A conversation with Jeremy Rock Smith, Kripalu’s executive chef and author of ‘The Kripalu Kitchen’
For more than 40 years, the Kripalu Center for Yoga and Health in Stockbridge has been a favorite retreat for serious yogis looking to perfect their practice and harried city dwellers in search of a detoxifying reboot. Food has been an important part of the Kripalu story from the start. When it was still an ashram, Kripalu dining was limited to little more than rice and beans. Today, Kripalu’s buffet represents an evolution in thinking about healthy eating. Visitors can enjoy vegan ginger scones along with their morning broth or adobo-rubbed chicken and avocado cream alongside their braised kale.
Jeremy Rock Smith, Kripalu’s executive chef since 2013, has collected 125 of the center’s favorite recipes in “The Kripalu Kitchen: Nourishing Food for Body and Soul.” Smith teaches food and nutrition programs to guests, in addition to overseeing a staff of 73 who prepare and serve daily meals. The book discusses Ayurvedic principles of eating and helps readers understand their personal nutrition profile, or dosha, to determine their optimal diet. “People come here for a weekend or a week, and they discover this new way of eating, and they want to take that home. That was the goal behind the book,” Smith says. He spoke about the book between meal services at Kripalu.
Q. Tell me about the actual Kripalu kitchen.
A. Last year, we did around 380,000 meals. We’re about 85 to 90 percent vegetarian across the board and about 90 percent organic. Everything is done in-house. Last year, we did like 13,000 gallons of kale out of our kitchen. We get a lot of folks coming through with different sensitivities, choices. I always joke that on a weekend, we can get 600 people and it’s 600 different palates. People oftentimes envision us floating around in the lotus position, praying over the food. And I’m like, it’s still a kitchen.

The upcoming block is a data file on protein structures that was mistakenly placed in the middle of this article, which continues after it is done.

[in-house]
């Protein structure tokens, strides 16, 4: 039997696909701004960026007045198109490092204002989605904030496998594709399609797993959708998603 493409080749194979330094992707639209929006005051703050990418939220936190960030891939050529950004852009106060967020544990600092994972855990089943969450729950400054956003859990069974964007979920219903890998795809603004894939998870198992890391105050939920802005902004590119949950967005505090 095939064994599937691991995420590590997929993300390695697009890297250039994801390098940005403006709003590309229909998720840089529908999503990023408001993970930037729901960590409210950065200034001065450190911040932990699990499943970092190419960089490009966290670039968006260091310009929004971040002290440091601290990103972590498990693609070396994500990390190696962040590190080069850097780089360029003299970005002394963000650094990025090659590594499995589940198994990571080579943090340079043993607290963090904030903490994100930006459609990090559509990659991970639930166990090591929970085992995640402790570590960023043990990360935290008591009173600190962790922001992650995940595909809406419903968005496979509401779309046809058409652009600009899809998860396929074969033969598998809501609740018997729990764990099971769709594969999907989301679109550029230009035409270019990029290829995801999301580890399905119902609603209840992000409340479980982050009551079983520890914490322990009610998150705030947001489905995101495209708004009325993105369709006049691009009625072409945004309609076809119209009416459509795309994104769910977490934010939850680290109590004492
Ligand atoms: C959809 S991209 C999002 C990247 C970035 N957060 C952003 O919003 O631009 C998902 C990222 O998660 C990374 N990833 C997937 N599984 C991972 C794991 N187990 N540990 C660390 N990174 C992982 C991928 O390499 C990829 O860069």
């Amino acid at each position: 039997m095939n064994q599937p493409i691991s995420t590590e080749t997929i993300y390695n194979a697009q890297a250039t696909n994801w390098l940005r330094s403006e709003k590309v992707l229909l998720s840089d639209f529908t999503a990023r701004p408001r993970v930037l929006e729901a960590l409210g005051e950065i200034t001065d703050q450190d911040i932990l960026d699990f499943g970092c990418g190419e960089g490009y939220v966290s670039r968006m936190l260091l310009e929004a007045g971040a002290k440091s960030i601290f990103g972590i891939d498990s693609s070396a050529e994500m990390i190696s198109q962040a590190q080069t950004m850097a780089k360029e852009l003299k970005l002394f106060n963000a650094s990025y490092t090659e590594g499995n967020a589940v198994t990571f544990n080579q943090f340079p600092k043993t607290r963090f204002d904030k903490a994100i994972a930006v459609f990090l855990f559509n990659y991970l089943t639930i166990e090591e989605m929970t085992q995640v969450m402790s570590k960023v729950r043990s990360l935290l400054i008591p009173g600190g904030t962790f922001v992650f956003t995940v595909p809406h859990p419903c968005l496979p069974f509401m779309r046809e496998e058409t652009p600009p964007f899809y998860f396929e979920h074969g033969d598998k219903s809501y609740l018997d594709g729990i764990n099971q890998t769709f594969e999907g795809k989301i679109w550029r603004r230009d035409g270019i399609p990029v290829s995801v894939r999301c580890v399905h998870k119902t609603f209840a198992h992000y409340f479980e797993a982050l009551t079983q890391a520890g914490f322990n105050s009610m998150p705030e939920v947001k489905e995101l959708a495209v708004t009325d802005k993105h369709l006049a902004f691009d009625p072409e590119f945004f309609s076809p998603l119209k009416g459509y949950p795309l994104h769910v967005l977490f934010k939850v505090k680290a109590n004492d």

Q. How do you go about creating healthy food that will please so many different tastes?
A. It’s globally inspired veg-forward cuisine really. We’re getting away from a cookie-cutter approach that says everybody should eat just one way. You know, some people are vegan. Some people are far from vegan. Some people are gluten-free. So we offer quite a bit of a selection. We’re all individuals. We’re all made up differently. That’s where our food comes from.
Q. What are the greatest hits that you always have on the Kripalu buffet?
A. There are a few things. If I ever took the Kripalu house dressing off, there would be mutiny. It’s got tahini, tamari, cayenne. When we were writing [the recipe for the book], we realized it represented a lot of what Kripalu is because it’s got so many different flavors from different cooking cuisines in one. I have people putting it on chicken, vegetables, anything but salad sometimes. The other one would be our scones. We don’t go heavy on the desserts. But we do vegan, gluten-free scones that people claim are the best scones ever. Sesame noodles with peanut sauce. The vegan mushroom cream sauce has become a huge hit.
Q. How does food fit into the Kripalu approach to wellness?
A. People are coming to Kripalu for a variety of reasons. So the food is really here just to support the folks in their programs and the personal work that they’re doing. There’s the nutritional aspect of calories and fiber, but there’s also a physiological aspect of it. An example, if I have a program, and it’s a dance program, you might find people that are really open. They’re like, “You know what? I want to be a vegetarian for the weekend.” Now, another program could be people working through serious stuff, like yoga for trauma. They get into that dining room, and that’s where the peanut butter and jelly comes in. There’s emotional attachment. Those comfort foods play a huge role in that.
Q. In the book, you give the advice that even if you don’t achieve perfection with healthy cooking, just keep working at it.
A. Yeah, yeah. One of the goals with what I teach is really getting folks over that hurdle of seeing cooking as this arduous task and really trying to push the point that cooking is a practice, like yoga. So I always tell people that where you’re at cooking-wise is where you’re at. If you’re in the ‘I’m going to commit to cooking one meal a week,’ that’s where you’re at. Move from there, and that’s where the subtle changes will happen. But if you don’t start, it’s not going to happen. Start small. Commit to one thing, and then move on and go from there.
Q. What do you hear from guests about food at Kripalu?
A. The best compliment that I’ve gotten repeatedly is when people come up to me and they’re like, ‘Hey, I just want let you know it’s my first time here. I was really worried about the food, so I packed a bag full of snacks. I just want to let you know that I haven’t touched them.’ I’m like, OK, I appreciate it.